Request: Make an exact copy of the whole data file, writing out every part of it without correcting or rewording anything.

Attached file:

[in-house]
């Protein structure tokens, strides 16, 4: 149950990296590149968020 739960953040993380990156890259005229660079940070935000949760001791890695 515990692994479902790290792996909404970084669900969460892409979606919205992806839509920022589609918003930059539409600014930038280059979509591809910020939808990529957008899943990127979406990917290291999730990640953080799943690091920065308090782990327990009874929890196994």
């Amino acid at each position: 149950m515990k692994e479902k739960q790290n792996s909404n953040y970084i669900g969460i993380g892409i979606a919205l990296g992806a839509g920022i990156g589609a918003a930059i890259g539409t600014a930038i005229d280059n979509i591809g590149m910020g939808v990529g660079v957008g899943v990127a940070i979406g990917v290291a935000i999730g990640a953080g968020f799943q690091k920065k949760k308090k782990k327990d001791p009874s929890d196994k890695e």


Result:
[in-house]
């Protein structure tokens, strides 16, 4: 149950990296590149968020 739960953040993380990156890259005229660079940070935000949760001791890695 515990692994479902790290792996909404970084669900969460892409979606919205992806839509920022589609918003930059539409600014930038280059979509591809910020939808990529957008899943990127979406990917290291999730990640953080799943690091920065308090782990327990009874929890196994």
């Amino acid at each position: 149950m515990k692994e479902k739960q790290n792996s909404n953040y970084i669900g969460i993380g892409i979606a919205l990296g992806a839509g920022i990156g589609a918003a930059i890259g539409t600014a930038i005229d280059n979509i591809g590149m910020g939808v990529g660079v957008g899943v990127a940070i979406g990917v290291a935000i999730g990640a953080g968020f799943q690091k920065k949760k308090k782990k327990d001791p009874s929890d196994k890695e």